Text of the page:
What are Shepherd Moons?

Mary McMahon
Mary McMahon

Shepherd moons are moons which literally shepherd the contents of a planetary ring, giving it a crisper edge and more definition. The presence of such satellites was suggested by researchers in the 1970s who were struggling to understand planetary rings and the variations in size, gaps, and structure which could be seen in high resolution photographs. Saturn, a planet famous for its ring, has several shepherd moons, and upon close examination, it is possible to see that the disc of material which surrounds the planet is actually composed of numerous rings, rather than a single solid body.

Saturn's shepherd moons give its ring system an organized and discernable appearance.
Saturn's shepherd moons give its ring system an organized and discernable appearance.

In a classic example, shepherd moons appear on either side of a planetary ring, although they can also appear on their own. The moon on the outside slows the particles in the ring, causing them to drop into a lower orbit. Outer moons push particles back into the ring, forcing the ring to have a clearly delineated border. If particles manage to push beyond this border, they end up being accreted onto the surface of the moon, thanks to its gravitational pull.

Inner moons, meanwhile, push particles away from themselves, and thereby into the ring. A typical pair of shepherd moons will be very close to each other at any given point in their orbit, which means that they tighten up the shape of the ring considerably by pushing in opposite directions, much like two people pushing against opposite ends of a stick will keep the stick in a more or less static position.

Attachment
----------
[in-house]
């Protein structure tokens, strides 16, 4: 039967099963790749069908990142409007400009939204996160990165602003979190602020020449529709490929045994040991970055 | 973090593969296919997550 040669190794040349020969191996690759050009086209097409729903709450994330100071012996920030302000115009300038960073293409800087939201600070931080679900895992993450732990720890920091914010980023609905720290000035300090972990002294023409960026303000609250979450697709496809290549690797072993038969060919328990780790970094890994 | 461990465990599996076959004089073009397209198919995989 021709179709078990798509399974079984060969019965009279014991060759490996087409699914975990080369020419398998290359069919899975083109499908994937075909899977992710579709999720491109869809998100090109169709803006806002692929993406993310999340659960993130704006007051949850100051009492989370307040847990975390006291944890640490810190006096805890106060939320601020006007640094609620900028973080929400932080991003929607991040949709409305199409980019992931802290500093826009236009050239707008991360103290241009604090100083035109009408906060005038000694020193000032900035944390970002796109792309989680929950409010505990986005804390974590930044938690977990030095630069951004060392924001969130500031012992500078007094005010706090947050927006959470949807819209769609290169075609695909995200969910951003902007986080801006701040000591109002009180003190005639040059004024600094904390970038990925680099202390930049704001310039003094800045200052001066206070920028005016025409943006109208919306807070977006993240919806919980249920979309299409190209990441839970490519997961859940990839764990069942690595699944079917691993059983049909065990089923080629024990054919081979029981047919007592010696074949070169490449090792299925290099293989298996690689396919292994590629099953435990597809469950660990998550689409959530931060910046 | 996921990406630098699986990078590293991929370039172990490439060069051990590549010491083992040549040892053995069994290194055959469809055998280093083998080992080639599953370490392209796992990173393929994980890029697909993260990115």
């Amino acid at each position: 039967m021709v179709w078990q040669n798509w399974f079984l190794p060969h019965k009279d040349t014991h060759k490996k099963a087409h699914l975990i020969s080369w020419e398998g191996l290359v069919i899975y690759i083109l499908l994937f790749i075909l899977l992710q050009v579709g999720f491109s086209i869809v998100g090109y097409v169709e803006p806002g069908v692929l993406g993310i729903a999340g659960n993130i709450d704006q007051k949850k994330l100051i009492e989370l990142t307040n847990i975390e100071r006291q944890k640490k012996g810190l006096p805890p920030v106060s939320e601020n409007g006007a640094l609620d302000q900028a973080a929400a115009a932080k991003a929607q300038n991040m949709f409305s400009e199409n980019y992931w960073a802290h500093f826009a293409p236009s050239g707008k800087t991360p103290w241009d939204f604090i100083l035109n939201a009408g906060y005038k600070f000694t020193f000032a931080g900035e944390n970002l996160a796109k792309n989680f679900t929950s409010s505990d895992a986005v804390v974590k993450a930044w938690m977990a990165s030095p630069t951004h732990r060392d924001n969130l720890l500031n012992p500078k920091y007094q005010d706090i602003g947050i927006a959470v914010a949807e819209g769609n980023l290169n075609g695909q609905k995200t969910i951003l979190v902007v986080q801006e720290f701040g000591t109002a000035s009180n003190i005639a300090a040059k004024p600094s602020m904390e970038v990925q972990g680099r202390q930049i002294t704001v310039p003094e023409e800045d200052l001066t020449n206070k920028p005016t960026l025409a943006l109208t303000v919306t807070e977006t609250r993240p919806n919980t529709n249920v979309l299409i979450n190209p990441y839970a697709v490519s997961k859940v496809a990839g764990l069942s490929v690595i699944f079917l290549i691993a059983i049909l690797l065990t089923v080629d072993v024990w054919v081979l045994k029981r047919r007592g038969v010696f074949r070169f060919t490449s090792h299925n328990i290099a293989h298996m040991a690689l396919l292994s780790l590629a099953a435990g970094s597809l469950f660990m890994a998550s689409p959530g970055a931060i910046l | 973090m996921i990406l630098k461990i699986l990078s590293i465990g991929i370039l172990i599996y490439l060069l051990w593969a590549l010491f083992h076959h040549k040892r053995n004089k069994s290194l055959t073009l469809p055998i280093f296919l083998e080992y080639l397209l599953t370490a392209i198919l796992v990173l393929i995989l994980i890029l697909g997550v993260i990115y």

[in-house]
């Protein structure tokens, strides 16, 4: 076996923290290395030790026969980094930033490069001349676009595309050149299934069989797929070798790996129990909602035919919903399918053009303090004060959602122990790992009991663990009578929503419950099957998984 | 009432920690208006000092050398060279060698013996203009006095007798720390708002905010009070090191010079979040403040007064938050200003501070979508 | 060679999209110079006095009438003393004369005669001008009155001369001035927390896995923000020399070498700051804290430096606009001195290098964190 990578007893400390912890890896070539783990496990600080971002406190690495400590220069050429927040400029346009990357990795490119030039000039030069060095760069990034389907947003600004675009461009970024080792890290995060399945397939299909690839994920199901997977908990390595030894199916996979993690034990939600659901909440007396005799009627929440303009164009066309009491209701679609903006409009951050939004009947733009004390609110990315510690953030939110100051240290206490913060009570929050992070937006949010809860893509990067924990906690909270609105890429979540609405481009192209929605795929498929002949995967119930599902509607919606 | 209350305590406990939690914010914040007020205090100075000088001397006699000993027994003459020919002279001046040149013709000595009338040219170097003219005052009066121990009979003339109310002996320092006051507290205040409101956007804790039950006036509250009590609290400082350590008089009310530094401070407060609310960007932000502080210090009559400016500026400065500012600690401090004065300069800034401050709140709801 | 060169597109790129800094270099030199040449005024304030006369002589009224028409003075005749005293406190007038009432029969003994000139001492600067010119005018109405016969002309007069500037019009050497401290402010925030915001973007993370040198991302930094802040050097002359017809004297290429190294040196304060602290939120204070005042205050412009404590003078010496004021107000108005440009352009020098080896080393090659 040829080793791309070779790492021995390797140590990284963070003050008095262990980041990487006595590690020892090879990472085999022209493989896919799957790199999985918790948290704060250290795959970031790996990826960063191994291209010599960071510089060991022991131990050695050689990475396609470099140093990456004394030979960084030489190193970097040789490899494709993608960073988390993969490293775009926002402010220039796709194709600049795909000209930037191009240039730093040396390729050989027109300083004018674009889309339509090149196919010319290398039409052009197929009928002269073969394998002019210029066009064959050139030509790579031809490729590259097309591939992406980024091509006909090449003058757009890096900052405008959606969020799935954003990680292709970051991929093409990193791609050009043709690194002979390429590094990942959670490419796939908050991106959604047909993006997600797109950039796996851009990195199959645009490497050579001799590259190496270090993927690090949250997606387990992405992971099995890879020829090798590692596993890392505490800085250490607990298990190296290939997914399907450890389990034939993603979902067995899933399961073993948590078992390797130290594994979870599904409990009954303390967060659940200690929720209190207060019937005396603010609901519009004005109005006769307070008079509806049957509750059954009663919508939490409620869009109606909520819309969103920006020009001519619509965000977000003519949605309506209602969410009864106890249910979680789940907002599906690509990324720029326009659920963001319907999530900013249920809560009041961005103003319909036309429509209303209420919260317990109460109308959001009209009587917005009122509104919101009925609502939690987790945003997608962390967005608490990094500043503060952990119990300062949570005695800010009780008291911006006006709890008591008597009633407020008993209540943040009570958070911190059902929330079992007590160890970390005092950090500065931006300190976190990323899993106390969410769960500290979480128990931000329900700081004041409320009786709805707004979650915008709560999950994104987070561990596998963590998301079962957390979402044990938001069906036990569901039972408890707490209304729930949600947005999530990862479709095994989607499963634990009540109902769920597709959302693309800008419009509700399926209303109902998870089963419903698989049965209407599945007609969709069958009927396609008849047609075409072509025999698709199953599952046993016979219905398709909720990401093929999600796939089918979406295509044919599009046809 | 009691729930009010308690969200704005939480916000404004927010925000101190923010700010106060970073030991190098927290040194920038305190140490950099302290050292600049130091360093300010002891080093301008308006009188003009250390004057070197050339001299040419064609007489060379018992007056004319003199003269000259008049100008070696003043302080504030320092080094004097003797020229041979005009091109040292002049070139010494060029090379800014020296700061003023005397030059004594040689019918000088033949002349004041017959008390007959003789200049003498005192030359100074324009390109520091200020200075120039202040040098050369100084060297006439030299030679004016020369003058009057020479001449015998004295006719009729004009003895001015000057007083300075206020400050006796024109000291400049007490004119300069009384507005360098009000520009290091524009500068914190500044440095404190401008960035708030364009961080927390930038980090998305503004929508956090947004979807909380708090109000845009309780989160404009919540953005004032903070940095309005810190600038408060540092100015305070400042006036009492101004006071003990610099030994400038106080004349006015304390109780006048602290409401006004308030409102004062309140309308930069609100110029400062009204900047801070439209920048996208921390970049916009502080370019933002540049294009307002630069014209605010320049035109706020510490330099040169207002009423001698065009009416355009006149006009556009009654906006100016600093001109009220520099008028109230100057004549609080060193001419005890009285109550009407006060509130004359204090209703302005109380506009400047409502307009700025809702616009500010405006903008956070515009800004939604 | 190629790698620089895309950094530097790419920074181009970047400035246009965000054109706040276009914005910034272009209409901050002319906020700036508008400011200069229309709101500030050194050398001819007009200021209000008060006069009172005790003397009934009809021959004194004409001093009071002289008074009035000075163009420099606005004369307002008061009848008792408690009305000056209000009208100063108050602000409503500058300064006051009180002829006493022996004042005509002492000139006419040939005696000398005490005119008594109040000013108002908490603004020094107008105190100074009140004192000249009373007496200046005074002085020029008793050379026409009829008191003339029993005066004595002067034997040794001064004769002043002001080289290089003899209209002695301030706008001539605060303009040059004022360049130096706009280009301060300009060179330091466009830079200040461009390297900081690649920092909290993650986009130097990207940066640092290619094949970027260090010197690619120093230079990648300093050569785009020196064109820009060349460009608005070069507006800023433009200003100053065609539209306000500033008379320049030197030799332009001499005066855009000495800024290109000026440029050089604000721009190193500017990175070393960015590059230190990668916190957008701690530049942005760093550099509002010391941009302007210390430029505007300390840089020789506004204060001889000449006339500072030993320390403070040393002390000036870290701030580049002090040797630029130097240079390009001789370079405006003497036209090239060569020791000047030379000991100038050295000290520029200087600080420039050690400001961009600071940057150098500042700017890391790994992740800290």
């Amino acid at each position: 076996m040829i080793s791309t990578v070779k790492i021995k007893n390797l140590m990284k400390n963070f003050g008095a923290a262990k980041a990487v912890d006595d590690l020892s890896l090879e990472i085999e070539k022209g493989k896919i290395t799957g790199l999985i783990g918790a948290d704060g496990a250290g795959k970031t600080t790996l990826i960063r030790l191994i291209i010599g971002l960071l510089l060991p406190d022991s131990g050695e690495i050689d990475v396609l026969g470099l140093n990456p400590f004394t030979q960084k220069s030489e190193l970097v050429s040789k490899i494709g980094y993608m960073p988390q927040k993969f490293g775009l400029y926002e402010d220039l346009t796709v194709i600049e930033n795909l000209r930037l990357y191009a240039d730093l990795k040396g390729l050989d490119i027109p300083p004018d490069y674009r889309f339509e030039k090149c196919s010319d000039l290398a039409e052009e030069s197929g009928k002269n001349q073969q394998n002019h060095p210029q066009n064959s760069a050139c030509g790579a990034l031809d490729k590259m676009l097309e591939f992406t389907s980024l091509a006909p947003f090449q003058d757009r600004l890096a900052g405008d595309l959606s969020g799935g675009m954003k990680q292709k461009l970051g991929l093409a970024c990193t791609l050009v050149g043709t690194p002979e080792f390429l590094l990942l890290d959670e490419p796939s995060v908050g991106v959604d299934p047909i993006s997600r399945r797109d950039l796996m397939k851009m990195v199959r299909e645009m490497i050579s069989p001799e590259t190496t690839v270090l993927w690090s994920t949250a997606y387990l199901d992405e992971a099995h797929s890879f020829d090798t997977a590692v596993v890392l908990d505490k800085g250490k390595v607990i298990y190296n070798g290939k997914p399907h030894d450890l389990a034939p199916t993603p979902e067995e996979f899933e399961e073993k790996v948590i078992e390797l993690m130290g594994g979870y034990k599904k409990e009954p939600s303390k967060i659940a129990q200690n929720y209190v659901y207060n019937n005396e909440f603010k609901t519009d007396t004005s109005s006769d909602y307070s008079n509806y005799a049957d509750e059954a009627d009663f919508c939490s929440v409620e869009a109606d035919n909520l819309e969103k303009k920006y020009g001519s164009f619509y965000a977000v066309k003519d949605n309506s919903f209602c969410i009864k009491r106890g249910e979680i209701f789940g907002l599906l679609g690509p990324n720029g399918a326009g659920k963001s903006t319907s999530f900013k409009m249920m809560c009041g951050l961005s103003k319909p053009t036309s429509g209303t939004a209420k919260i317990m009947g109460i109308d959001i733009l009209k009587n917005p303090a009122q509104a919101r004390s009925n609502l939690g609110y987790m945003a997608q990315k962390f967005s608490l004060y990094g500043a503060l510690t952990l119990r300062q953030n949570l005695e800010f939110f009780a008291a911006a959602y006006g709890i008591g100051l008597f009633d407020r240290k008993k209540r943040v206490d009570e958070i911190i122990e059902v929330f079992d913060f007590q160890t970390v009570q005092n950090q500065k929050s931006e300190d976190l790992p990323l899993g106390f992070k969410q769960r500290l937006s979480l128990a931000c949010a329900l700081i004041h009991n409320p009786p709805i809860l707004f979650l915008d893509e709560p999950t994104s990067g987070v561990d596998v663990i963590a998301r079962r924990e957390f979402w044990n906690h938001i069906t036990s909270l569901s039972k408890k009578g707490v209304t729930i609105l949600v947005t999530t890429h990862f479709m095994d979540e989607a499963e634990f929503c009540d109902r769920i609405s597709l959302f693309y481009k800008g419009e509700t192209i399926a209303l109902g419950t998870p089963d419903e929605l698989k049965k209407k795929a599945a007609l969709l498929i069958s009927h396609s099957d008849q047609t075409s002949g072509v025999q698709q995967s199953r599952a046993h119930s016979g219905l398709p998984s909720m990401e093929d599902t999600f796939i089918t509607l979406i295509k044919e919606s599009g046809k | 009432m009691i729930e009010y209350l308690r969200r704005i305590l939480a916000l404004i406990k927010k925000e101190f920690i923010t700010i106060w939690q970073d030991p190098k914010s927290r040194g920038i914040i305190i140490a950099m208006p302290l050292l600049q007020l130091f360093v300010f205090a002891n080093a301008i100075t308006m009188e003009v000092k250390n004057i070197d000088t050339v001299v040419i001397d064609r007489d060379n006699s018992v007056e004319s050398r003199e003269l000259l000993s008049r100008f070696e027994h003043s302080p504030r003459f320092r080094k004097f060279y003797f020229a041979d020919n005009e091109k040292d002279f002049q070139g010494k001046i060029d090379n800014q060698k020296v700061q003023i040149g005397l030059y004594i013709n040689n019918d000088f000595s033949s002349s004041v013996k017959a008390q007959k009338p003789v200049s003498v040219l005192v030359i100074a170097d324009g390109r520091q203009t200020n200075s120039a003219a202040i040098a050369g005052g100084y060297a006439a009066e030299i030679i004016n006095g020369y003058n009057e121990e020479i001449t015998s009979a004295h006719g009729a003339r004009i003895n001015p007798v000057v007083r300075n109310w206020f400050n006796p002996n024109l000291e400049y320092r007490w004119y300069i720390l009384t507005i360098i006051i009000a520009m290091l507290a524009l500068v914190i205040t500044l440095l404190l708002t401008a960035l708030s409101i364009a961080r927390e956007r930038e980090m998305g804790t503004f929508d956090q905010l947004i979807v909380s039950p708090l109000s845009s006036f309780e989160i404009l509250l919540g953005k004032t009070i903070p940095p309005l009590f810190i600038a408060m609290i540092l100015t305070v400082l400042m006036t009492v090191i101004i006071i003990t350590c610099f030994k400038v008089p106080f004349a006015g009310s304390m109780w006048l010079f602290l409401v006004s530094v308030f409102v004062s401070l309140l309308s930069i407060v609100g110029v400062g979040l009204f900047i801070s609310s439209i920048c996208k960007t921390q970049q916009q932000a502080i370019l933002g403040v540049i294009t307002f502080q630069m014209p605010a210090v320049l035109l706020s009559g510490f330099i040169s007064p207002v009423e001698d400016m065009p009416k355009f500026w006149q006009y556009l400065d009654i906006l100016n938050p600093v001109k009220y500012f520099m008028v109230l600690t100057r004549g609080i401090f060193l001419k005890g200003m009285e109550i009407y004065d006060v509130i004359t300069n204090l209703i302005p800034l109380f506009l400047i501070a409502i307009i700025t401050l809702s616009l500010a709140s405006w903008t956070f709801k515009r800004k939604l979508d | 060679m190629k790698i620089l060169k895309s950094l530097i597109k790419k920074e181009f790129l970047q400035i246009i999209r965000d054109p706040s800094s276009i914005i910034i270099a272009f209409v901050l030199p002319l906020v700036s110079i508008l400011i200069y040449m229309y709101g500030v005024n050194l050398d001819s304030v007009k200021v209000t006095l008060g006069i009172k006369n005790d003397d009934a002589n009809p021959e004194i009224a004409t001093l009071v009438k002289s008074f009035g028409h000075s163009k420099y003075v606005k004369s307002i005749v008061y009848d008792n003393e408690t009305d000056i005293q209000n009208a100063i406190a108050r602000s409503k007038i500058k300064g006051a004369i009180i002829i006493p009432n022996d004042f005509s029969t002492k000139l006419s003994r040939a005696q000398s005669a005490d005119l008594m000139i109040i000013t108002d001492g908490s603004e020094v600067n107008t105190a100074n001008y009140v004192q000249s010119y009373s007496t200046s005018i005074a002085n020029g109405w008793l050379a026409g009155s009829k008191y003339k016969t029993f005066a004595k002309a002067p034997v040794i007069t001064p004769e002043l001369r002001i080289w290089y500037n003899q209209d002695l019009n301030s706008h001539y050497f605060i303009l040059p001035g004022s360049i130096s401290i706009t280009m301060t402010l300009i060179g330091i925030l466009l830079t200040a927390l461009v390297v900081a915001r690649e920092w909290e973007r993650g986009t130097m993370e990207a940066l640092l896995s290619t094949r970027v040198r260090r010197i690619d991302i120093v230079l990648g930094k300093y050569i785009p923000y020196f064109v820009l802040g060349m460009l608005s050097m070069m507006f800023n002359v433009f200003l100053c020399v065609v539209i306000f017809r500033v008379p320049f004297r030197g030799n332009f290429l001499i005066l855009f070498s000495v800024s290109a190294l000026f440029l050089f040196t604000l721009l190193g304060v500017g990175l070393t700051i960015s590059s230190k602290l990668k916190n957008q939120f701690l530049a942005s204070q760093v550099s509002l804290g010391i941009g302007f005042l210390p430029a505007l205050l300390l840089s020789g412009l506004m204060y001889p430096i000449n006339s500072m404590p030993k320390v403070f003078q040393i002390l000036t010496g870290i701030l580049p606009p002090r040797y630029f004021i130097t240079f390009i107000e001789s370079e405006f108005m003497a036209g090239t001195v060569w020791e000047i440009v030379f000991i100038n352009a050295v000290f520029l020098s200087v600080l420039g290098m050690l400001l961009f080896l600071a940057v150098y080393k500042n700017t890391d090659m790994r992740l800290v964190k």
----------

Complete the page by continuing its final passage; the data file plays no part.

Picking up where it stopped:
The two most notable shepherd moons of Saturn are probably Prometheus and Pandora, which shepherd the planet's F Ring, although the planet has many other moons and smaller shepherd satellites. The presence of so many orbiting objects around Saturn explains why the planet has so many rings, and why distinctive gaps of various sizes appear between some of these rings, as the shepherd satellites shove particles away from themselves, creating an area in which particles cannot orbit.

Numerous excellent photographs of Saturn and its shepherd moons can be found, illustrating the concept visually. This concept could have interesting potential applications for space exploration and settlement, as shepherd satellites can have a profound influence on the rings which surround some planets. Scientists could at some point take advantage of the forces created by shepherd moons to perform various activities in orbit, or to contribute to the development of artificial conditions which would be conducive to colonization of a planet.

Mary McMahon
Mary McMahon

Ever since she began contributing to the site several years ago, Mary has embraced the exciting challenge of being a wiseGEEK researcher and writer. Mary has a liberal arts degree from Goddard College and spends her free time reading, cooking, and exploring the great outdoors.

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Discussion Comments

anon140570

How can they push?

anon139847

just wondering about the the shepherd moons: Perhaps fallout of their own matter created the rings in the first place, and continued dynamics maintain it.

anon139752

Never thought of this, but, normally, satellites orbit about the center of gravity of the host body. In the case of Saturn, for example, the "micro-satellites" orbit about the center axis, but in planes removed, "North" and "South" from the CG of Saturn.

Why haven't the orbits of moons and objects in the rings devolved into random orbits about the CG, thus creating a "shell" of orbiting matter and moons?

anon139583

what if we earthlings make some shepherd satellites to herd all our space junk into nice neat rings so we can keep track of it?

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